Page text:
SUVs may be seen as a bad case of mechanical obesity, but most cars on the road are overexpensive and underused: they are idle most of the time and they are used only for a small fraction of their load capacity. All of them, so far, had their main reason to exist in the fact that they served their purpose of status symbols. But the situation is rapidly changing: the trends toward social equality changed sign in a phenomenon called "The Great U-Turn" that gradually brought us back to the inequality levels of the 19th century, when people wore top hats. The reasons for this evolution are complex and not completely understood (but there are hints that it is related to fossil fuel depletion) In any case, these epochal changes can't be without consequences for transport.

Society is now splitting in two social classes: the very rich and the very poor; while the middle class is being squeezed out of existence. Stuck in the suburbs, the poor (the former middle class) desperately need transportation but they don't care anymore about keeping up with the Joneses. It is more a question of survival and any contraption that moves on wheels will do for them. The rich, on their part, don't really need cars to show their wealth. They compete with people in the same social class by means of much more expensive status symbols: mansions, estates, art, private jets, or whatever. For both the rich and the poor, cars cease to be a status symbol and become part of the concept of transportation as a service (TAAS). This concept includes both the traditional public transportation systems, from buses to trains, as well as the new forms of individual transportation made possible by the development of new technologies.

As a consequence of these trends, private cars are going to become as obsolete as top hats. That doesn't mean reversing the inequality trends. The rich will still ride luxurious vehicles, they just won't own them anymore, normally, just like when they travel first class on planes and trains. The poor will use TAAS to the extent they can afford it, otherwise they'll have to walk. That will be a good opportunity to abandon the bloated suburbs of our times and rebuild human-sized cities. The number of running cars will drastically diminish and those that will remain will mostly be of the right size for what they are needed. That means we'll use fewer fossil fuels, we'll reduce the emissions of greenhouse gases, and apply a lower pressure on the Earth's ecosystem.

Don't take all this as a praise for social inequality. If it were for me, I would much prefer to live in a world where people are valued for what they give rather than for what they own. But that's not the way our world works, today. There are some ongoing trends that we can't ignore. The demise of the wheeled dinosaurs that have plagued us for such a long time might be quite rapid (a true Seneca Collapse) and that will be a good thing.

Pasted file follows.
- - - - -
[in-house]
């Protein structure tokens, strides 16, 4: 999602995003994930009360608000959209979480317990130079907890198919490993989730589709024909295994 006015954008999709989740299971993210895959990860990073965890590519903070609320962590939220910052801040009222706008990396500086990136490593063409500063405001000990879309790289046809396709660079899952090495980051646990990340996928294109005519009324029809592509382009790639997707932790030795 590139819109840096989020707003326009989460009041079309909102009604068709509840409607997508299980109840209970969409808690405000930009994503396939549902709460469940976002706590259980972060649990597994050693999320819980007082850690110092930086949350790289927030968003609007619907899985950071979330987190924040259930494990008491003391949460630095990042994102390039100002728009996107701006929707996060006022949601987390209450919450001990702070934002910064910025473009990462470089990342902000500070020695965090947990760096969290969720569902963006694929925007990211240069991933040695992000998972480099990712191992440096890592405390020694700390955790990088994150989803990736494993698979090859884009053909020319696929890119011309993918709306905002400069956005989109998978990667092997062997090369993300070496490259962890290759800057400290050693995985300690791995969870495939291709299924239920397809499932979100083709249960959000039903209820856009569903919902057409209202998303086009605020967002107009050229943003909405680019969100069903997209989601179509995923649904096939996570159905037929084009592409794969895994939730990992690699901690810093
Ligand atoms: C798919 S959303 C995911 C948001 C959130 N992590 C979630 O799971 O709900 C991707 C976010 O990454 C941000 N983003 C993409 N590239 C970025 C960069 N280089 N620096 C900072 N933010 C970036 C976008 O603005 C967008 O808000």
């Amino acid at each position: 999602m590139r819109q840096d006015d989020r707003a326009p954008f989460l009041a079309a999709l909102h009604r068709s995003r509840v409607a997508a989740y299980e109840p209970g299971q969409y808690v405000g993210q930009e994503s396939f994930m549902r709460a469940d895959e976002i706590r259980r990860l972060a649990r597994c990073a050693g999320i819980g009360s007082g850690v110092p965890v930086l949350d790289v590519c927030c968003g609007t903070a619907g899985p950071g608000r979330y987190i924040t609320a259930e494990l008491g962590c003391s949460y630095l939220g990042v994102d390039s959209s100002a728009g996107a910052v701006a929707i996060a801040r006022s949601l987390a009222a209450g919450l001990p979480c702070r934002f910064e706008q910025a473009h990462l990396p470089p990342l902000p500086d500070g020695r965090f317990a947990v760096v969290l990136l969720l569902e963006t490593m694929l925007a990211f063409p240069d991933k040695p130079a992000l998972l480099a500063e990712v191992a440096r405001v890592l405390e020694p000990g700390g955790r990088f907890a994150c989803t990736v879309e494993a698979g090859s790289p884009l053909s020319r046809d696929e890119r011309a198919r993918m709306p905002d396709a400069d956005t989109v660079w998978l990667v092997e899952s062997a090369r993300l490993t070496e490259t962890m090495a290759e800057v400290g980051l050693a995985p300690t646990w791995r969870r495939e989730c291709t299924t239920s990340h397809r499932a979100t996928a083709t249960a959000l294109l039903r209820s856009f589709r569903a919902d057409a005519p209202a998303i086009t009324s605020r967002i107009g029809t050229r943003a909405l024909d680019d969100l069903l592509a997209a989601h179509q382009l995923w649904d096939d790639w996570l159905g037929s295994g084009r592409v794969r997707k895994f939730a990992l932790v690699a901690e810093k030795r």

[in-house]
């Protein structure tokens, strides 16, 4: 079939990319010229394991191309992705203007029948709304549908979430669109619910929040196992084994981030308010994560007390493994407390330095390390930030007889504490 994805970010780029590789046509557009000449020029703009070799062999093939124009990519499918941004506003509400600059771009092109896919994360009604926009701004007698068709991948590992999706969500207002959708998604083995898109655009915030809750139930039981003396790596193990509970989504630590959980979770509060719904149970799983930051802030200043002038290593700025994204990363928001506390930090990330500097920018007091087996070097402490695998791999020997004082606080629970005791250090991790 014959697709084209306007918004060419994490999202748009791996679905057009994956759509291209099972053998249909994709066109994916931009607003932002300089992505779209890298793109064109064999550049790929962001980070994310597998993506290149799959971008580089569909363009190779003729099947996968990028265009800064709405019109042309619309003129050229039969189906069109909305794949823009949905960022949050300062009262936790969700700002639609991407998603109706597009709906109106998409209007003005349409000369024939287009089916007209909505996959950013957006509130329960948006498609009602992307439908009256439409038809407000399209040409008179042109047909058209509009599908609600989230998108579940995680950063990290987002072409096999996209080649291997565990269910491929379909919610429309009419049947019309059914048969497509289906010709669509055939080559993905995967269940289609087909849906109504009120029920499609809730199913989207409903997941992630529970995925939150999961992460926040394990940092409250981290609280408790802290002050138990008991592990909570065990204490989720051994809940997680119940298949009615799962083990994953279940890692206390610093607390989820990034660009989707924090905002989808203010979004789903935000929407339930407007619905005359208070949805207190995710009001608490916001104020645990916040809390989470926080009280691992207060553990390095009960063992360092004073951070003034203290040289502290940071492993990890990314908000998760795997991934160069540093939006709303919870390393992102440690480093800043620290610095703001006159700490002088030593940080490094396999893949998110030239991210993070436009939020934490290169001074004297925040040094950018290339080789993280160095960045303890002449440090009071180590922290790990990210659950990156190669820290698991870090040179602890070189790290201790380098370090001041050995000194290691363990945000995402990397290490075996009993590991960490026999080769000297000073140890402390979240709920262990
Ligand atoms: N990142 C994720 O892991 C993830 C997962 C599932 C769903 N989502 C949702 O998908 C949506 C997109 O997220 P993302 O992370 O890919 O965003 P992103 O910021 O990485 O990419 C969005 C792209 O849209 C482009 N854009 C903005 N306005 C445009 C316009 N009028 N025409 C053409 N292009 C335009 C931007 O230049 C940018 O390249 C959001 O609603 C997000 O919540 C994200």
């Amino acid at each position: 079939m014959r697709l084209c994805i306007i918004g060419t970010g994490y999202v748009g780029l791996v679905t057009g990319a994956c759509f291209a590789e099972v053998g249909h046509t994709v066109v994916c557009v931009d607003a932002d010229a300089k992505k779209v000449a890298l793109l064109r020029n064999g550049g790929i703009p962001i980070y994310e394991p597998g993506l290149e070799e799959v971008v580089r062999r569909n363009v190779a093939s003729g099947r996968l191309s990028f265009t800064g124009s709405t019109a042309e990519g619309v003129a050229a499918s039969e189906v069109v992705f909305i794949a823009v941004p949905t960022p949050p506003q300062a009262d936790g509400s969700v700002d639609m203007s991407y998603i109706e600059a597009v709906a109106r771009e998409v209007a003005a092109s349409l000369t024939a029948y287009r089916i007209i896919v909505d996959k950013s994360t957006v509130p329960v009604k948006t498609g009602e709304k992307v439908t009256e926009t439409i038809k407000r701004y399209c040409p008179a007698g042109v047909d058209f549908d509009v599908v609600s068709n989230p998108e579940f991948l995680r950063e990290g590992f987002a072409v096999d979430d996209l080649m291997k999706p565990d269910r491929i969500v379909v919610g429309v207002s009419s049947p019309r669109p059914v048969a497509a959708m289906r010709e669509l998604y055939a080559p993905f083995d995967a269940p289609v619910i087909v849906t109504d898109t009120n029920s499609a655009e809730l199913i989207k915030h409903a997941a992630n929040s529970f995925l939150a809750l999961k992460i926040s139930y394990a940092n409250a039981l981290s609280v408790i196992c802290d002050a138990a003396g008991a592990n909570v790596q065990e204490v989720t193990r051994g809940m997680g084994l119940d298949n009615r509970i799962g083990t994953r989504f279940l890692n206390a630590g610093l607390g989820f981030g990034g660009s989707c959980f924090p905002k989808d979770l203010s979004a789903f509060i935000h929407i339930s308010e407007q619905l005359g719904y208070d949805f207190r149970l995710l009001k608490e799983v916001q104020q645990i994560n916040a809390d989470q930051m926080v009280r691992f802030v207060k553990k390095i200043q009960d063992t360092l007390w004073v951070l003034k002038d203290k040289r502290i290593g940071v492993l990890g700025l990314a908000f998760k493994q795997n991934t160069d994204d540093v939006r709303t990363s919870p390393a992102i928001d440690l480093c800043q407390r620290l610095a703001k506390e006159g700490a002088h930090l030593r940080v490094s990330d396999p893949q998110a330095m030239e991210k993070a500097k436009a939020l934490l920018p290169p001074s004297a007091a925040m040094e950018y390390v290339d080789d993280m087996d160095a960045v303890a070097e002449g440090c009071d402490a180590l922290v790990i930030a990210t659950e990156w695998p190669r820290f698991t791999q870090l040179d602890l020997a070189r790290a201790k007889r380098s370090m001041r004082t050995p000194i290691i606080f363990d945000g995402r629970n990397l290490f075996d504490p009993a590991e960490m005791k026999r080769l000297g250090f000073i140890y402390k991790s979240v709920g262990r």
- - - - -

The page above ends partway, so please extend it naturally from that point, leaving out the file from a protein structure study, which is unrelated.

By the way: we'll also wear hats again.


  1. "I would much prefer to live in a world where people are valued for what they give rather than for what they own." Just so. It was that way not so long ago really. Might happen again...

  2. In Uruguay people mostly don't wear hats, although they would need them because of the high UV. Baseball caps are known as "gorro de plancha": hoodlum caps, the criminal violent class wears them as a mark to show their status, they wear them back to front of course.

  3. I don't know the etymology of the word "hat", but perhaps we could avoid its resurgence to the position of a status/fashion symbol by renaming it to "the thing that goes atop your head to block the sharpness of the sun and prevent burns, particularly when out in the fields harvesting the energy provided by food". Doesn't have much of a ring to it though.

    p.s. That "hat" you see on my head in the adjacent photo isn't made from cattle leather but rather kangaroo leather. Which I suppose means I'm not a cow-boy but a kangaroo-boy.

    1. I know very few people who wear hats, but I know a lot of businessmen who have expensive cars.

      If I come to your factory proposing a partnership, the first thing you are going to look at is what kind of car I'm parking in your factory lot.

      If I can pay for an outrageously expensive car, it means I'm really rich, so I could be the right person to collaborate with.

      Some people rent cars on purpose to show off this way: but it's not just ostentation, it also has a practical purpose.

      Like looking at the shoes of aspiring salesmen: every salesman takes care of the upper part of his appearance, but you have to be a successful salesman making money to afford perfect shoes.

      And so it might be worth my while to hire you as a salesman.

  4. in the incoming global war for the richest remaining resources.. we might well see peak weapons (and everything else) well before we might be able to assemble a hat again.. ah yes, then that is peak hat too!

  5. The reasons for increasing inequality are well known - neoliberal policies introduced by Thatcher and Reagan, particularly drastic tax cuts for the rich, and deregulation of the economy leading to increasing monopolistic power and weaker unions, as well as globalization.

    1. I wish it were so simple, anonymous....

    2. inequality started with the neolithic, about 9,960 years before Thatcher...

  6. @Anonymous

    "neoliberal policies introduced by Thatcher and Reagan"

    If you look at the USA on the chart above, you will see that the trend towards inequality starts long before Reagan.

    Though I know little about economy, I think the roots are much deeper than the decision of one or two politicians.